Check out these process art ideas that encourage physical movement:
Besides the fact that cotton balls give a lovely texture to artwork, handling the cotton balls with clothes pegs to get the right effect is a good fine motor skill, and also helps strengthen the muscles needed later for writing and school work. Projects with Kids has all the instructions for this art project.
Squeeges for painting? This is a great example of using the most mundane household objects for art! Make it your Own shows how to use a squeegee with thick paints to decorate something like a tablecloth.
Many of us have created spirograph drawings when we were kids, but probably not this big! Hello, Wonderful features kid-size drawings, which they make with the help of their own bodies – lots of process in this art!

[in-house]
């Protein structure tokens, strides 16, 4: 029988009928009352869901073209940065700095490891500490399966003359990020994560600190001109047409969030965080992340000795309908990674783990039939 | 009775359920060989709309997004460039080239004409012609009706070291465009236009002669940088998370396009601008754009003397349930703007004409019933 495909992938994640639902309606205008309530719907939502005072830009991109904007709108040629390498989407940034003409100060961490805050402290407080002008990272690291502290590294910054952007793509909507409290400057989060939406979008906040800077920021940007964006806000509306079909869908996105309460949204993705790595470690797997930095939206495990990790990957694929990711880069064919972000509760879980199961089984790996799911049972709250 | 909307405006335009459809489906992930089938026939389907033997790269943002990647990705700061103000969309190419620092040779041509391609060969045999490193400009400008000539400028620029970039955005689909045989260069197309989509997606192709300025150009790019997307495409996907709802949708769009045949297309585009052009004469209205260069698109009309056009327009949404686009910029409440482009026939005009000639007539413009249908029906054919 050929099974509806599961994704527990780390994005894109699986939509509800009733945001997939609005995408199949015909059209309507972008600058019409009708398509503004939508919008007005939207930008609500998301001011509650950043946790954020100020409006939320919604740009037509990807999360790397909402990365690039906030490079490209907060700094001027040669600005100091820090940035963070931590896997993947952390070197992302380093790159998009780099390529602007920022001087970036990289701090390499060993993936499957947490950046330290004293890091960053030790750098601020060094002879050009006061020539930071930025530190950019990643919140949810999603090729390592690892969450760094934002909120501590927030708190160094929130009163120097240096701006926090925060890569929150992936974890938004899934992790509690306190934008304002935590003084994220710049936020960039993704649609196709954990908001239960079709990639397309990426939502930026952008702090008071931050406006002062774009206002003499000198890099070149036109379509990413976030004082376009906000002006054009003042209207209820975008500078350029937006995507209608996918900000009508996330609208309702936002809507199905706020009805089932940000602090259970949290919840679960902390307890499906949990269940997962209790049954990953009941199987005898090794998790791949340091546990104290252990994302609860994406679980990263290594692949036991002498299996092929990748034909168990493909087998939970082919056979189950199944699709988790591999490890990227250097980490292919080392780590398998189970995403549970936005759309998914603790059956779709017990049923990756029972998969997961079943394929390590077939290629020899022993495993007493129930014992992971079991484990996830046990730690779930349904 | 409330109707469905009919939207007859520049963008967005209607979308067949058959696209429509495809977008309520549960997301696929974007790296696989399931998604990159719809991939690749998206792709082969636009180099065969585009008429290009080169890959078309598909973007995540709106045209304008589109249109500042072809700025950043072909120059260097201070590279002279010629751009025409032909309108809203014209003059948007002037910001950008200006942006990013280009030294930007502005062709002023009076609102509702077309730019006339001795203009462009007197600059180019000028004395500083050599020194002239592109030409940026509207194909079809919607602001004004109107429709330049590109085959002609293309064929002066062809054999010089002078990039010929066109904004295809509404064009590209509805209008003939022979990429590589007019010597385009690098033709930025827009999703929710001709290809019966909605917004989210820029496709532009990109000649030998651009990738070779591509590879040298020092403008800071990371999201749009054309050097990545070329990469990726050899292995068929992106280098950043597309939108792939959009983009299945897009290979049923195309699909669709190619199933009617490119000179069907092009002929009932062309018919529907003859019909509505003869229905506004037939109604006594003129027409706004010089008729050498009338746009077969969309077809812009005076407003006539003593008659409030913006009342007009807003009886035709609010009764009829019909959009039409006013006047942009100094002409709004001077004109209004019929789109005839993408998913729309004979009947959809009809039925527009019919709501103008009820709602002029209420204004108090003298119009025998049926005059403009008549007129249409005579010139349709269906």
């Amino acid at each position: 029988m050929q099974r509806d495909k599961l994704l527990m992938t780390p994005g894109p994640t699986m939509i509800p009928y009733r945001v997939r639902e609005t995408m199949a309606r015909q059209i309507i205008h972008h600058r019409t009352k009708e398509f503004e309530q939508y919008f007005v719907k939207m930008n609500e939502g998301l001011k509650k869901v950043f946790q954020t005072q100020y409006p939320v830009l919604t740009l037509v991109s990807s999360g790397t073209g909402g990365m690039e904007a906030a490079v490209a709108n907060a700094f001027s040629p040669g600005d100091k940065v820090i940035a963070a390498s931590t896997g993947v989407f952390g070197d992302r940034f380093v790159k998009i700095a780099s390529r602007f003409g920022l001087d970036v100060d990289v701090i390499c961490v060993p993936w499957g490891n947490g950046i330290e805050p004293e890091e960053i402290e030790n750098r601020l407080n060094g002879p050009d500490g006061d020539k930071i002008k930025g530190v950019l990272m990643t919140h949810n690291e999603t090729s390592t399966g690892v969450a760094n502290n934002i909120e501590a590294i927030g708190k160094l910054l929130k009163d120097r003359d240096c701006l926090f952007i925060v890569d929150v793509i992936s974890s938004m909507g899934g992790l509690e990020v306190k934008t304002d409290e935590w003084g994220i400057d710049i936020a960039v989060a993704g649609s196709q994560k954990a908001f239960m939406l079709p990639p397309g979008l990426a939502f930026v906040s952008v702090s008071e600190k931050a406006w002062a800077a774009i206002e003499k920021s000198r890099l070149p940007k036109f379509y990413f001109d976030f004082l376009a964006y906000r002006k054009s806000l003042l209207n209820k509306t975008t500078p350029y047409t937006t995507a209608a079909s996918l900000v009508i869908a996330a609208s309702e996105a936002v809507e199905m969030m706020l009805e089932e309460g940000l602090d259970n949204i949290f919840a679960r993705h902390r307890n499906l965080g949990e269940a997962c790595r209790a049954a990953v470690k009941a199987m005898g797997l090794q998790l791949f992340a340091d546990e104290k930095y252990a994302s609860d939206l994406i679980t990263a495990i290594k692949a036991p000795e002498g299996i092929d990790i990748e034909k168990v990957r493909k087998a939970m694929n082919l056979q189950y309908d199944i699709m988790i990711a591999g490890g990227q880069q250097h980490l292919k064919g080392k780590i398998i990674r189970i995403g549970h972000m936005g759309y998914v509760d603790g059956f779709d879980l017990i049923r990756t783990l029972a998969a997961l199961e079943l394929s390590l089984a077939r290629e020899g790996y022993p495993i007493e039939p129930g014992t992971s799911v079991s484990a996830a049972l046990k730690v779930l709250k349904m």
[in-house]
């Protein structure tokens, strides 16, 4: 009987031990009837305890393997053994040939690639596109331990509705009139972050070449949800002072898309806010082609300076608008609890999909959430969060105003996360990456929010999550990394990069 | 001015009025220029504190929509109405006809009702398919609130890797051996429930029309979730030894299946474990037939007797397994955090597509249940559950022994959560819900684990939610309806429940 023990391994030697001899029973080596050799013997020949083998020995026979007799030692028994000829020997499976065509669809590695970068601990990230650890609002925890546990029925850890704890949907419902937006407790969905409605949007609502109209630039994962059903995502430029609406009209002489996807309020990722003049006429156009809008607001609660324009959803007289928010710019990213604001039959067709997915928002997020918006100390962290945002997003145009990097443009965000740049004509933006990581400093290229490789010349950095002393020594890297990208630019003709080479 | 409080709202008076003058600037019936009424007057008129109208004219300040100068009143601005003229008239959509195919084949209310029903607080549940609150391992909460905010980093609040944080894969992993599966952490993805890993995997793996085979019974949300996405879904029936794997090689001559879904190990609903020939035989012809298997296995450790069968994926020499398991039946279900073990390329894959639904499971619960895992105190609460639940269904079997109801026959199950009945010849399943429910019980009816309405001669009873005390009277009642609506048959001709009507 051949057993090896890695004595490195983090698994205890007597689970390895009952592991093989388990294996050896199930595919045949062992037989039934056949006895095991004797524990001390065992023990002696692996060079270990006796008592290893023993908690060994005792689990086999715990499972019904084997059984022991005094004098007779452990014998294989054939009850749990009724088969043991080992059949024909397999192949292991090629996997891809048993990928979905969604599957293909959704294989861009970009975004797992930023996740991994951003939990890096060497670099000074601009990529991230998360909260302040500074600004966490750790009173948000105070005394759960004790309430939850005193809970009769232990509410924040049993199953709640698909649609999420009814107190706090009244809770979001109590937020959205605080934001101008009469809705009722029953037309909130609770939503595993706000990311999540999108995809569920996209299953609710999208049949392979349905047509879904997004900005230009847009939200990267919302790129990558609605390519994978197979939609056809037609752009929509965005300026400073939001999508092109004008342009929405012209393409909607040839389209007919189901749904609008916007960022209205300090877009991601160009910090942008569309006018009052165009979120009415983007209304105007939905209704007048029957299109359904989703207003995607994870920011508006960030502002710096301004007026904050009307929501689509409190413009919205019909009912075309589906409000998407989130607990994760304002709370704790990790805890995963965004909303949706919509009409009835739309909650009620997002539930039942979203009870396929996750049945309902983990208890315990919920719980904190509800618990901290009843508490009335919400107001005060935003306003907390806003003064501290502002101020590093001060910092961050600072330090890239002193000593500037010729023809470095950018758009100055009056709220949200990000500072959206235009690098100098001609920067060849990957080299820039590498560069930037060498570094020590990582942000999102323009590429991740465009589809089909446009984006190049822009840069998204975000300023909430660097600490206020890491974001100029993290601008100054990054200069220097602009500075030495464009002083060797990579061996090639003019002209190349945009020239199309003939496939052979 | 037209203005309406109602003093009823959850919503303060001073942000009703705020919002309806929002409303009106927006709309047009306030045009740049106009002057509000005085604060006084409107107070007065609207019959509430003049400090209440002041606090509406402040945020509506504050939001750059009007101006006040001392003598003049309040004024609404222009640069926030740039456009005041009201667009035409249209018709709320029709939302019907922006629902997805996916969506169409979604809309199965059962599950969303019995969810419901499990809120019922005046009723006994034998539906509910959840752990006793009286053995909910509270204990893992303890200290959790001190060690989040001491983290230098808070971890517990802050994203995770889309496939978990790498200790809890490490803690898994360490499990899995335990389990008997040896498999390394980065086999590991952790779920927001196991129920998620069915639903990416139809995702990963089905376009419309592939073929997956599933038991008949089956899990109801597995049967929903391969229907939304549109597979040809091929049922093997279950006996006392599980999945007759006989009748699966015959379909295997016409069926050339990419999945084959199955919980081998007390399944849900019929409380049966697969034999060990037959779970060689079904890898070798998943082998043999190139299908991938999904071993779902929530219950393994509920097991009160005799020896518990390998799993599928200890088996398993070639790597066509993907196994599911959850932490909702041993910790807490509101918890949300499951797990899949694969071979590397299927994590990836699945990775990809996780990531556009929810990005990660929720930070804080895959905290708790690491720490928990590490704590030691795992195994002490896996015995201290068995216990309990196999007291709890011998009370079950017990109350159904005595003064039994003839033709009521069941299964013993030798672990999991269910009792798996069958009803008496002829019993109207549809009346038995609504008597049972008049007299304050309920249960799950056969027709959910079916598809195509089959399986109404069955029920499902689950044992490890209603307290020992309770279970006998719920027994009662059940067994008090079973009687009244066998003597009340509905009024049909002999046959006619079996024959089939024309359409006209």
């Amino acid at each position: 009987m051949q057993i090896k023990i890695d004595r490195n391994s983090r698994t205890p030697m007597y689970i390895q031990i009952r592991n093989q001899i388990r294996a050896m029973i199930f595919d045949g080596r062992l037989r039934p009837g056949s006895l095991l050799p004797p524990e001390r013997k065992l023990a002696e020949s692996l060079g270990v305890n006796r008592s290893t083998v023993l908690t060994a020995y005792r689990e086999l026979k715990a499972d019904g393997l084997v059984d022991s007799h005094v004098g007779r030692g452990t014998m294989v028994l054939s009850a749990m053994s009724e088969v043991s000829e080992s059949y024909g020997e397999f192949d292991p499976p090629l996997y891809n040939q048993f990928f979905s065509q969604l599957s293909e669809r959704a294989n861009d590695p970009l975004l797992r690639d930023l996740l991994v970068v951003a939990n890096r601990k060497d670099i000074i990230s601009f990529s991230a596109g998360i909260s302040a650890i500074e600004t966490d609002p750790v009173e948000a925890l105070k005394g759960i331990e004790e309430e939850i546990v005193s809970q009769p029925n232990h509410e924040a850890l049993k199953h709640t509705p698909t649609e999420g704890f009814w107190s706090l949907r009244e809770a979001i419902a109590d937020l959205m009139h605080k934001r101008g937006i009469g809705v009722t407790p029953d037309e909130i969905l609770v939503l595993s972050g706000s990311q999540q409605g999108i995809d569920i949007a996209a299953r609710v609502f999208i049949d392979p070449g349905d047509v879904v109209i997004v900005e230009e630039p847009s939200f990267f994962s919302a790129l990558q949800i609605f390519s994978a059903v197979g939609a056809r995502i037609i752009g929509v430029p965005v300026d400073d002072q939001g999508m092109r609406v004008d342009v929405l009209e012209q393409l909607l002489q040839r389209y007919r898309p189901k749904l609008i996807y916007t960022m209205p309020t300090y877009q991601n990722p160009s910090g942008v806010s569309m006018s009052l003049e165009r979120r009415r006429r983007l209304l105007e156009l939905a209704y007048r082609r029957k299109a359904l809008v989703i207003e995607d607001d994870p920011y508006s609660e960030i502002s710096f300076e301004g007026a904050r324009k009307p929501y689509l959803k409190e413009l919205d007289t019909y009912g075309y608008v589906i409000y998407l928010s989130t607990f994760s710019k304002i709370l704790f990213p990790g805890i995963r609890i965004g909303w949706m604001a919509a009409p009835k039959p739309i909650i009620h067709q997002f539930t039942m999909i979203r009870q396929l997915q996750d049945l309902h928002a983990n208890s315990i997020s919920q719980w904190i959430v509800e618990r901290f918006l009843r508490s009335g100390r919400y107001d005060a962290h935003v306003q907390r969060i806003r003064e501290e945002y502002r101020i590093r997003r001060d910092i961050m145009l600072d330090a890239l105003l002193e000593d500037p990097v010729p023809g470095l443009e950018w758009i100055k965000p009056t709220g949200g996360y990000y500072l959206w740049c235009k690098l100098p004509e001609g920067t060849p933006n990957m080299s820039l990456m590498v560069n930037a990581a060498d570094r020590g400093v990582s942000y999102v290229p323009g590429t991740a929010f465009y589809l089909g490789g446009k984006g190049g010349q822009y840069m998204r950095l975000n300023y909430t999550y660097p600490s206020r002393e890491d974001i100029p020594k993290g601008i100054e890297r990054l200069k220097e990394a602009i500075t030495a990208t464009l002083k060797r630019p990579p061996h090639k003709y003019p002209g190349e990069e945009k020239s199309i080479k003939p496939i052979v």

When kids have to lie down for their background to be traced, you know it’s going to be fun! This project from Busy toddler involves just that, after which the kids get to go nuts painting their own backgrounds.
You’ve heard of process art encouraging physical activity, but this project from Pink Stripey Socks takes it to another level! Kids step on their tricycles and just cycle the paint around on a giant canvas for some truly unique art.
Want to introduce your kids to process art? Just swing it! Check out Home Grown Friends to see how you can use a swing to create motion that helps create some fun brush strokes.
Learning through Process Art
Process art also offers great scope for learning. Using natural materials like twigs and leaves keeps kids in touch with nature. The mixing of colors and different densities of liquids, for instance, are good ways to encourage questions – and find answers! Take a look at these process art projects that encourage learning.